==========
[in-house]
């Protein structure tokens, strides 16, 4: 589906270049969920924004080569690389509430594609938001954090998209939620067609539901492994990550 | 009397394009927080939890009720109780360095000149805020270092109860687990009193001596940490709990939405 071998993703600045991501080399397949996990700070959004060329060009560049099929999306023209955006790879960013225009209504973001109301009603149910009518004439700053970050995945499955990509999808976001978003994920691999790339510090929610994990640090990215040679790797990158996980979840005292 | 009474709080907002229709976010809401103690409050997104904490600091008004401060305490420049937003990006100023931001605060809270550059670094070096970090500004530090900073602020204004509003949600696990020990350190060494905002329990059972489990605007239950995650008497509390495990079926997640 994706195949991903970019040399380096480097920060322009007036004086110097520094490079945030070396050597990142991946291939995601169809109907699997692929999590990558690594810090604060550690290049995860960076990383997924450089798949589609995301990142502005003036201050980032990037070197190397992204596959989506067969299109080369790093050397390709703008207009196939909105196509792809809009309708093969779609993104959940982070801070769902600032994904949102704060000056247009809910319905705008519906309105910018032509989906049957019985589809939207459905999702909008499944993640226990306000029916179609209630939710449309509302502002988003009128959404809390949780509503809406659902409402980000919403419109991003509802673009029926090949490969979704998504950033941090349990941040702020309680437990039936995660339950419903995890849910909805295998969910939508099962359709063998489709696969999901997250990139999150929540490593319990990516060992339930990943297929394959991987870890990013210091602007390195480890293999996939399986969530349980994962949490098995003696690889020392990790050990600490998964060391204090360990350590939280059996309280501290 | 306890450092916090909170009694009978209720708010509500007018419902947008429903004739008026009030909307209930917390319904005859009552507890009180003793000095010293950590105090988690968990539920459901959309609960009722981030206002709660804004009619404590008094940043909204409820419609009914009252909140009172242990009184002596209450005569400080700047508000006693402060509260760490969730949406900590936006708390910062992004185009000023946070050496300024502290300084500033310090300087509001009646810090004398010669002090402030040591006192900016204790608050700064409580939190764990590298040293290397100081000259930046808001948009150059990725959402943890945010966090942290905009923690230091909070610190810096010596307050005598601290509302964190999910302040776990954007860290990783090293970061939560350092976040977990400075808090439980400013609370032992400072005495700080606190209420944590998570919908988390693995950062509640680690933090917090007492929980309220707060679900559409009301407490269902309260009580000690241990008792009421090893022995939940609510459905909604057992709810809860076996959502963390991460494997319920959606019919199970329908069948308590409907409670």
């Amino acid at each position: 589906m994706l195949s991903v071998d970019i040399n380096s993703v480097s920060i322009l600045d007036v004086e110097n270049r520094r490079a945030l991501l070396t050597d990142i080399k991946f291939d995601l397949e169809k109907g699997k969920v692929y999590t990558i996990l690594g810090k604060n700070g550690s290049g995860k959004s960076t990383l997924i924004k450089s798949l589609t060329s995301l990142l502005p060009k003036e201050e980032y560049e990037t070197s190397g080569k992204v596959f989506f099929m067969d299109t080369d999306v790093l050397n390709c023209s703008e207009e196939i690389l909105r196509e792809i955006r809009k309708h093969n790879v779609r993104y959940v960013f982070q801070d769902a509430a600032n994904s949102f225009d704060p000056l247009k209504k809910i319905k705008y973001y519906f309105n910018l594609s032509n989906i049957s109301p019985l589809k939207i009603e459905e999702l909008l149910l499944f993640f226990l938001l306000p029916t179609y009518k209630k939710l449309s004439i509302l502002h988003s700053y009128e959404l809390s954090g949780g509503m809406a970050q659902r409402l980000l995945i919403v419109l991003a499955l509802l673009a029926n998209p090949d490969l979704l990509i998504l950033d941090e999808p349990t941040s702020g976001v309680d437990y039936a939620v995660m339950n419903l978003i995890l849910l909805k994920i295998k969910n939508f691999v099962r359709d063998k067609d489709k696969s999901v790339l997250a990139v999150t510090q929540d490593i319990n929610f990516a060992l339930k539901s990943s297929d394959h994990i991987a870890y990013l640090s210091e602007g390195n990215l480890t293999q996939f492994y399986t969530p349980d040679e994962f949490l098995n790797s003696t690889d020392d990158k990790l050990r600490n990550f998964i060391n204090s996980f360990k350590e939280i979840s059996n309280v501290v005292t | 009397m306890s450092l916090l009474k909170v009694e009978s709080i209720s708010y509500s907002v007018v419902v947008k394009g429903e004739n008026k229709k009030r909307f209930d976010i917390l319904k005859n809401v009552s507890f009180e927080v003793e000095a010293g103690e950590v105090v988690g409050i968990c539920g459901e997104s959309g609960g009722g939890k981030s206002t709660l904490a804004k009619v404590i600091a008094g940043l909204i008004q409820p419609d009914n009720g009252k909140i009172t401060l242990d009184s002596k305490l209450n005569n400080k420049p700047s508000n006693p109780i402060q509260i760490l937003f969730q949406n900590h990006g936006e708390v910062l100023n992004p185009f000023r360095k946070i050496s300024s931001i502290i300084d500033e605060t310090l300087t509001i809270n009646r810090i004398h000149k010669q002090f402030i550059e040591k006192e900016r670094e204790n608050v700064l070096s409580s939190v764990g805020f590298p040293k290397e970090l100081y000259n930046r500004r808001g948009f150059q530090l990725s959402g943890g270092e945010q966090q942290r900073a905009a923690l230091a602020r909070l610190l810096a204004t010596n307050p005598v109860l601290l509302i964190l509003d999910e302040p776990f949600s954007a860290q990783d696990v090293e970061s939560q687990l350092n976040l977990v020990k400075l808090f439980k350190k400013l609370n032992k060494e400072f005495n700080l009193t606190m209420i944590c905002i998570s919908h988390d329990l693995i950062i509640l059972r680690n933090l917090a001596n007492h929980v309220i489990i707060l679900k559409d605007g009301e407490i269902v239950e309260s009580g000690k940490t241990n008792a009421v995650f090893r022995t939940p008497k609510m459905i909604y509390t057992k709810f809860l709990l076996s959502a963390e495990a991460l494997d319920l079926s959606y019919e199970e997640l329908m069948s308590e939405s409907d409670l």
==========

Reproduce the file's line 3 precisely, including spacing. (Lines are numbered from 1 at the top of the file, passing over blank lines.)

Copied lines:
């Amino acid at each position: 589906m994706l195949s991903v071998d970019i040399n380096s993703v480097s920060i322009l600045d007036v004086e110097n270049r520094r490079a945030l991501l070396t050597d990142i080399k991946f291939d995601l397949e169809k109907g699997k969920v692929y999590t990558i996990l690594g810090k604060n700070g550690s290049g995860k959004s960076t990383l997924i924004k450089s798949l589609t060329s995301l990142l502005p060009k003036e201050e980032y560049e990037t070197s190397g080569k992204v596959f989506f099929m067969d299109t080369d999306v790093l050397n390709c023209s703008e207009e196939i690389l909105r196509e792809i955006r809009k309708h093969n790879v779609r993104y959940v960013f982070q801070d769902a509430a600032n994904s949102f225009d704060p000056l247009k209504k809910i319905k705008y973001y519906f309105n910018l594609s032509n989906i049957s109301p019985l589809k939207i009603e459905e999702l909008l149910l499944f993640f226990l938001l306000p029916t179609y009518k209630k939710l449309s004439i509302l502002h988003s700053y009128e959404l809390s954090g949780g509503m809406a970050q659902r409402l980000l995945i919403v419109l991003a499955l509802l673009a029926n998209p090949d490969l979704l990509i998504l950033d941090e999808p349990t941040s702020g976001v309680d437990y039936a939620v995660m339950n419903l978003i995890l849910l909805k994920i295998k969910n939508f691999v099962r359709d063998k067609d489709k696969s999901v790339l997250a990139v999150t510090q929540d490593i319990n929610f990516a060992l339930k539901s990943s297929d394959h994990i991987a870890y990013l640090s210091e602007g390195n990215l480890t293999q996939f492994y399986t969530p349980d040679e994962f949490l098995n790797s003696t690889d020392d990158k990790l050990r600490n990550f998964i060391n204090s996980f360990k350590e939280i979840s059996n309280v501290v005292t | 009397m306890s450092l916090l009474k909170v009694e009978s709080i209720s708010y509500s907002v007018v419902v947008k394009g429903e004739n008026k229709k009030r909307f209930d976010i917390l319904k005859n809401v009552s507890f009180e927080v003793e000095a010293g103690e950590v105090v988690g409050i968990c539920g459901e997104s959309g609960g009722g939890k981030s206002t709660l904490a804004k009619v404590i600091a008094g940043l909204i008004q409820p419609d009914n009720g009252k909140i009172t401060l242990d009184s002596k305490l209450n005569n400080k420049p700047s508000n006693p109780i402060q509260i760490l937003f969730q949406n900590h990006g936006e708390v910062l100023n992004p185009f000023r360095k946070i050496s300024s931001i502290i300084d500033e605060t310090l300087t509001i809270n009646r810090i004398h000149k010669q002090f402030i550059e040591k006192e900016r670094e204790n608050v700064l070096s409580s939190v764990g805020f590298p040293k290397e970090l100081y000259n930046r500004r808001g948009f150059q530090l990725s959402g943890g270092e945010q966090q942290r900073a905009a923690l230091a602020r909070l610190l810096a204004t010596n307050p005598v109860l601290l509302i964190l509003d999910e302040p776990f949600s954007a860290q990783d696990v090293e970061s939560q687990l350092n976040l977990v020990k400075l808090f439980k350190k400013l609370n032992k060494e400072f005495n700080l009193t606190m209420i944590c905002i998570s919908h988390d329990l693995i950062i509640l059972r680690n933090l917090a001596n007492h929980v309220i489990i707060l679900k559409d605007g009301e407490i269902v239950e309260s009580g000690k940490t241990n008792a009421v995650f090893r022995t939940p008497k609510m459905i909604y509390t057992k709810f809860l709990l076996s959502a963390e495990a991460l494997d319920l079926s959606y019919e199970e997640l329908m069948s308590e939405s409907d409670l």